That's just a sampling of the markets going on the Acadiana seasonally and throughout the year. Below is a more detailed list.
*Note, this list is subject to change. Be sure to check with individual, potentially seasonal markets before planning your trip.
- Lafayette Farmers and Artisan Market at the Horse Farm, year-round, 8 a.m. to 12 p.m., 2913 Johnston St., Lafayette.
- Hub City Farmers Market, year-round, Saturdays from 8 a.m. to noon, 427 Heymann St, Lafayette.
- Abbeville Farmers Market, seasonal, Saturday, 8 a.m. to 1 p.m., 200 Magdalen Square St., Abbeville.
- Delcambre Seafood and Farmers Market, seasonal, on the first Saturday of each month, Bayou Carlin Cove, 605 S. S. Railroad St., Delcambre.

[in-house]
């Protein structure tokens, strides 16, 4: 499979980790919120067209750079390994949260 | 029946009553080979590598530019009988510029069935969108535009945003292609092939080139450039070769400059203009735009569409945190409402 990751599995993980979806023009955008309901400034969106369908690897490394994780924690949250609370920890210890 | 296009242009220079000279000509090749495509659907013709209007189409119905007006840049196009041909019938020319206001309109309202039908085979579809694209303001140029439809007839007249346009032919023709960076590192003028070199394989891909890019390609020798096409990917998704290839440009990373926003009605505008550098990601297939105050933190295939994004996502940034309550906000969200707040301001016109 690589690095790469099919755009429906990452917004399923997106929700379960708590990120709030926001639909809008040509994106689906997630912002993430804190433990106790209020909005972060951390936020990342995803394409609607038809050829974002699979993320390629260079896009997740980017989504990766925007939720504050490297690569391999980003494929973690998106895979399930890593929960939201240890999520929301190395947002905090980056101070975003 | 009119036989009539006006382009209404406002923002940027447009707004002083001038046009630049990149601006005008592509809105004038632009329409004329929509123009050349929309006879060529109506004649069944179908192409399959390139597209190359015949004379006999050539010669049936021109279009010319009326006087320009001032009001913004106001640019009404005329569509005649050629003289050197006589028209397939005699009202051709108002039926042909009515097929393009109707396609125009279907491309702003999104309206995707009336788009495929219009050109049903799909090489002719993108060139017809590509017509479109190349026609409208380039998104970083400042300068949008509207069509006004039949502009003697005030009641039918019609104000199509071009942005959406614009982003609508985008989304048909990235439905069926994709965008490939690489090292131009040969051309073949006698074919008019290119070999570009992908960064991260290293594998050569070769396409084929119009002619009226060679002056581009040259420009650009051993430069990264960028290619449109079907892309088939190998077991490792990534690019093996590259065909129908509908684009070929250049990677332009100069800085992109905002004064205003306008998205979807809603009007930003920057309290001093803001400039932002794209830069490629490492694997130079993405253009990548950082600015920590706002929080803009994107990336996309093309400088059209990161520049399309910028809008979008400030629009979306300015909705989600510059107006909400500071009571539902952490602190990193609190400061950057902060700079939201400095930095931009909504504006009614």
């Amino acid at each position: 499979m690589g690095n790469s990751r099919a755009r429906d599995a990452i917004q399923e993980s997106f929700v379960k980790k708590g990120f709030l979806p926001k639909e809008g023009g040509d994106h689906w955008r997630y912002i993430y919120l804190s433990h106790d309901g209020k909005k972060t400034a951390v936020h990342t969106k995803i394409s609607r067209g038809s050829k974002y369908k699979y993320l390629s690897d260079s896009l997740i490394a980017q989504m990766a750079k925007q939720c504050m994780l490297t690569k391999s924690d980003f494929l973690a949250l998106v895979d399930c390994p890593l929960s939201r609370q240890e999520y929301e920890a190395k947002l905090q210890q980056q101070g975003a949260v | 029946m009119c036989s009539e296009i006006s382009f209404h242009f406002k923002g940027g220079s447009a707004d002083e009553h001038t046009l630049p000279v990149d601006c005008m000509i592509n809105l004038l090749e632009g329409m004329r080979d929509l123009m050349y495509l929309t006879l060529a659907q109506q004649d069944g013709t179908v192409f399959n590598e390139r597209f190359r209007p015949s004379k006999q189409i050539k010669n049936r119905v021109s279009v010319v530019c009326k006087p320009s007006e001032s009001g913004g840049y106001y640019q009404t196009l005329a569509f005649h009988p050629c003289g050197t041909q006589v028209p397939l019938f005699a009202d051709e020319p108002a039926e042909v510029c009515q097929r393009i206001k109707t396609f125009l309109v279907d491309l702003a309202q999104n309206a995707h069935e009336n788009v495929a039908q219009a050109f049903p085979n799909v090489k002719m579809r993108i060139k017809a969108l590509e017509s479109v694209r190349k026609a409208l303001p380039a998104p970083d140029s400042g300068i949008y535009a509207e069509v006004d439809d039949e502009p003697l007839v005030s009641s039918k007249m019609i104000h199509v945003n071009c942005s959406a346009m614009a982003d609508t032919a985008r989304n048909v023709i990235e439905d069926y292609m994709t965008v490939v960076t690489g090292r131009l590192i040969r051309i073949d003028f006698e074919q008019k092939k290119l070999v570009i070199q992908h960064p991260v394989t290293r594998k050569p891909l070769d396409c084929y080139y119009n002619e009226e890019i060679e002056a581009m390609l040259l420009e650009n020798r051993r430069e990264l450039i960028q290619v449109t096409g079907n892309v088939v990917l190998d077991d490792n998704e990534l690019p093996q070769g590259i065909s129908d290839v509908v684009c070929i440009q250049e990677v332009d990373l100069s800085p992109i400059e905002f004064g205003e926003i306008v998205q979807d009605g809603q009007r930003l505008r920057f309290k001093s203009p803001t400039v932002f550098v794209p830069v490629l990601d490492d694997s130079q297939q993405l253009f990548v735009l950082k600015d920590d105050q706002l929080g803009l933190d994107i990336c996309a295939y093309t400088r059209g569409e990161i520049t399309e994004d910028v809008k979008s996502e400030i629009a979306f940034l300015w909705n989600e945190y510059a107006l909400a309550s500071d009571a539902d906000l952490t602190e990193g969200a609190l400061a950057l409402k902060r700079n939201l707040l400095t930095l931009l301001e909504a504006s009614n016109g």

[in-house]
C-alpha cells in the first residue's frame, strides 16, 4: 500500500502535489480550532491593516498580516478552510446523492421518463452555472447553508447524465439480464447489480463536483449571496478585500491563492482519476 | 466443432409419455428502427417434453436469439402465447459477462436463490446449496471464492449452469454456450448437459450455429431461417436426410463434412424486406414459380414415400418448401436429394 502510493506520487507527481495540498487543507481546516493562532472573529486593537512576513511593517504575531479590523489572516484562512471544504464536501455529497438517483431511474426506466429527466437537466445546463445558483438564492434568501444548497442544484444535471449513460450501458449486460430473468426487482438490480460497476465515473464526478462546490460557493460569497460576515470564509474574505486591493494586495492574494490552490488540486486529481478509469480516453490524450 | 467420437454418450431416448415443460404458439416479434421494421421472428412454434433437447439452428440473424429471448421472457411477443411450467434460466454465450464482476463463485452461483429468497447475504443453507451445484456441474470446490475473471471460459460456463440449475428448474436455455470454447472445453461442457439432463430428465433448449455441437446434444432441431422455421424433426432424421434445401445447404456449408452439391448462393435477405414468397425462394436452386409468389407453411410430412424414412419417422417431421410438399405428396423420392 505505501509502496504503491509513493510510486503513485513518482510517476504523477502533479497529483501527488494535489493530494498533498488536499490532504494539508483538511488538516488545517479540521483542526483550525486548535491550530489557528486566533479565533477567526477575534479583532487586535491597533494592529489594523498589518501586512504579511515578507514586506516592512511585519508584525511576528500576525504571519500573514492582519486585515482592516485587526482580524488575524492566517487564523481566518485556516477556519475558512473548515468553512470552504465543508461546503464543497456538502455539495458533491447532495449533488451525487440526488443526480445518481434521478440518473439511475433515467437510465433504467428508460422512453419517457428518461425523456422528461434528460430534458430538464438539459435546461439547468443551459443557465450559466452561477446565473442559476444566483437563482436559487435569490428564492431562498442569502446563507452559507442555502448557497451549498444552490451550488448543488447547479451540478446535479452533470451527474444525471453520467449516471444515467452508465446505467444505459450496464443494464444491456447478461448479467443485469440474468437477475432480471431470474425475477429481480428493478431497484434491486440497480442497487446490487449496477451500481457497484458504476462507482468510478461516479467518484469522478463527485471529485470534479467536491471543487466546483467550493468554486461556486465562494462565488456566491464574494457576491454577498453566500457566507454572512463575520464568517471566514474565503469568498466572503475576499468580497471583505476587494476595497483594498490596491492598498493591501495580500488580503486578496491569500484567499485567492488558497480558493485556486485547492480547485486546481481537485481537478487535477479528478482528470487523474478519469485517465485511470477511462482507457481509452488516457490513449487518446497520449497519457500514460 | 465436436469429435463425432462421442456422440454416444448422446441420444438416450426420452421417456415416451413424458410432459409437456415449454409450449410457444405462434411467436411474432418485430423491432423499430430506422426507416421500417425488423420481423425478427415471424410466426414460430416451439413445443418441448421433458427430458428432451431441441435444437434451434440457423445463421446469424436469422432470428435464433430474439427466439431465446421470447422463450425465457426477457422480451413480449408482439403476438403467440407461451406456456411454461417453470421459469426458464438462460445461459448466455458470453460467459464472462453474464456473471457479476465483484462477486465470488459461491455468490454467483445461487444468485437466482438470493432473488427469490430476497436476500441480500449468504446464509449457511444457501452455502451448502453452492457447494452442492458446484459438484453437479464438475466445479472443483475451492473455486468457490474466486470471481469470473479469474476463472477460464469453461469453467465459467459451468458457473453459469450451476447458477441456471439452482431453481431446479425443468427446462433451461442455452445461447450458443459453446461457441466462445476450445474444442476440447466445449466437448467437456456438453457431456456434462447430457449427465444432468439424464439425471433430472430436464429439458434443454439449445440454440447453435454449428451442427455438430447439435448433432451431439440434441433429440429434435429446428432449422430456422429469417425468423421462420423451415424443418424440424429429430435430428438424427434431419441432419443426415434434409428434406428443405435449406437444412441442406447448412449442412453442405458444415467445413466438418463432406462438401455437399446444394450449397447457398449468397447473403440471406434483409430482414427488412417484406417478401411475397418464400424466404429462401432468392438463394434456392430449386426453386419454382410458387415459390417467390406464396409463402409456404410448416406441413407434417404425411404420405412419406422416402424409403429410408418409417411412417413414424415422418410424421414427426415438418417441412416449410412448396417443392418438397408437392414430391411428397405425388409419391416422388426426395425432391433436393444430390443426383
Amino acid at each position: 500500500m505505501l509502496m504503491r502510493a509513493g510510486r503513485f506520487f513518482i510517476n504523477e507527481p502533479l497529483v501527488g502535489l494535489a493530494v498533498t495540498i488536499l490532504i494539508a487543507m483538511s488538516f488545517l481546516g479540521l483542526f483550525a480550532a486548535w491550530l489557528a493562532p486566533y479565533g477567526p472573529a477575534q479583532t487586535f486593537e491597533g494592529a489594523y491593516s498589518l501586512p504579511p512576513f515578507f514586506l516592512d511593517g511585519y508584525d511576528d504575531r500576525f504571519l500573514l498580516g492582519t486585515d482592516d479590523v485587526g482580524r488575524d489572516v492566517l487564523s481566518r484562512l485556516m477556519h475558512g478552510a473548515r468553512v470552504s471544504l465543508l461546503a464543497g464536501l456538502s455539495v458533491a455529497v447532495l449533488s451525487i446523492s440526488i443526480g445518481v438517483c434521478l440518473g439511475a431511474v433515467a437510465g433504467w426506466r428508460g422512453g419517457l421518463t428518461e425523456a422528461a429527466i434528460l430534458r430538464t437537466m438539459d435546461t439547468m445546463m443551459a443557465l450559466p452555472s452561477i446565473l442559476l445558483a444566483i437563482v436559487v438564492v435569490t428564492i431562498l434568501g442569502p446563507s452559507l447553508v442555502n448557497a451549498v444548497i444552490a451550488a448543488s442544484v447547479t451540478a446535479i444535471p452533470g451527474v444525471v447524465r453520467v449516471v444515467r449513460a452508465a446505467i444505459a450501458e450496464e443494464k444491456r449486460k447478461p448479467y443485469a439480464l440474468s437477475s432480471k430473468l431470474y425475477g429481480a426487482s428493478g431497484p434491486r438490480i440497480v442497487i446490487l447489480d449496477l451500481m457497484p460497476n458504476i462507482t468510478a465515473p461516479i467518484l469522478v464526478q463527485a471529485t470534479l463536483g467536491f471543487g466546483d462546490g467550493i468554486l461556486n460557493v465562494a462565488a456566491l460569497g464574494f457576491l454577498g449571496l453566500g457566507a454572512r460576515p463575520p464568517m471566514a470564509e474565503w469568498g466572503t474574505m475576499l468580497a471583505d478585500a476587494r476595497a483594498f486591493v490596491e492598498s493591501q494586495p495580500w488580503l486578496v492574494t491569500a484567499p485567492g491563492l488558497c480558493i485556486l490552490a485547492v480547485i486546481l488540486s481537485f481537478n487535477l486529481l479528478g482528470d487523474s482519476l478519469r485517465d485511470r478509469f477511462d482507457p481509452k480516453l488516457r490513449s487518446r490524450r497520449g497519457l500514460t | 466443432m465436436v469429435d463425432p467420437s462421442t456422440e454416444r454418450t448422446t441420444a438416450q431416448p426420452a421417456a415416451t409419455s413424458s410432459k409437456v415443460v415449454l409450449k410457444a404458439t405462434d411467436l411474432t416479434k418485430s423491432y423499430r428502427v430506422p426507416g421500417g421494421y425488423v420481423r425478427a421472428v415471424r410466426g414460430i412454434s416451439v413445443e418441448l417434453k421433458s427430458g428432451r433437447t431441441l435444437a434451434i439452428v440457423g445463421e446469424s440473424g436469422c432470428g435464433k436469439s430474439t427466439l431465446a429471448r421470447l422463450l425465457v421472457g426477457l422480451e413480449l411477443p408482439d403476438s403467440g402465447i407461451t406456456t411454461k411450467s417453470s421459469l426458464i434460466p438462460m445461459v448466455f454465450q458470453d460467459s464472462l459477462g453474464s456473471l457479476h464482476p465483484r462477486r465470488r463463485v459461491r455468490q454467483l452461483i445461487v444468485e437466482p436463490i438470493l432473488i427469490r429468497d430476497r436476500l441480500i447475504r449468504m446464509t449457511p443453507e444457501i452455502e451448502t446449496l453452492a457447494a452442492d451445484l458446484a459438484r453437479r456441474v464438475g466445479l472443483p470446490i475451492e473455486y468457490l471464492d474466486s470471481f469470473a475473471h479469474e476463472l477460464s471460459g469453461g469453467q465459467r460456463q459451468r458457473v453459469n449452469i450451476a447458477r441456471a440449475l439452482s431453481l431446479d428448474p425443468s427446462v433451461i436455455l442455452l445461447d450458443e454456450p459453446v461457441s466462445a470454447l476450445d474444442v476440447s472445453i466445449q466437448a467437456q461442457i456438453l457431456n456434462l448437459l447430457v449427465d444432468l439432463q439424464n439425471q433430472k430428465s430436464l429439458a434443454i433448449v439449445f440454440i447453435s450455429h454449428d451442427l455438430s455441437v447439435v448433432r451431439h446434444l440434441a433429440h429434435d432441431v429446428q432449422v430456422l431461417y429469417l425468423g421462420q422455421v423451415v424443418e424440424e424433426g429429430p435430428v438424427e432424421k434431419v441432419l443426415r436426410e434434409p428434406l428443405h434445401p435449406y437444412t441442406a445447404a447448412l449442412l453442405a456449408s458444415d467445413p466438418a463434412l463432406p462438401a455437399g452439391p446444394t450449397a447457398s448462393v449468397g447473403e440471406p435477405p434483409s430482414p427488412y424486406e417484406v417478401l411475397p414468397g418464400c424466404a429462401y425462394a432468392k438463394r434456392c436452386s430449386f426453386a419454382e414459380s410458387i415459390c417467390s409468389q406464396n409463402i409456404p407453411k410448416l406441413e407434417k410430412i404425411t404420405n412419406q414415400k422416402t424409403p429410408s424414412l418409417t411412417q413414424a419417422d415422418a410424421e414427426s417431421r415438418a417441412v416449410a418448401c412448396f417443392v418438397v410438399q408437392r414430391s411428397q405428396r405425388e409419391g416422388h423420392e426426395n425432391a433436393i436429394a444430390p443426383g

- Eunice Farmers Market, year-round, Wednesday from 3 p.m. to 6 p.m., Saturdays at 10 a.m., 2nd Street and Park Avenue, Eunice.
- Kaplan Farmers Market, year-round, second Saturday of each month, 8 a.m, 119 N. Irving Ave., Kaplan.
- Sunrise Saturdays in Sunset- The Farmers Market, each Saturday from 8 a.m. to noon, 832, Napoleon Ave., Sunset.
- Opelousas Farmer Market, Tuesday, Thursday, Saturday, from 6:30 a.m. to 11 a.m., Farmers Market Pavilion, 828 East Landry St., Opelousas.
- Music & Market, seasonal, Fridays from 5:30 to 8:30 p.m., 828 East Landry St., Opelousas.
- Bayou Teche Farmers Market, year-round, Saturdays from 9 a.m. to 1 p.m., 203 New Market St., St. Martinville.
- Teche Area Farmers Market, seasonal, Tuesday, 2:30 p.m. to 6 p.m., Saturday, 7 a.m. to 11 a.m., Bouligny Plaza, 128 W. Main, New Iberia
- Washington Community Farmer's Market, year-round, Saturdays from 8:30 a.m. to 11 a.m., Town Center, 402 N. Washington, Washington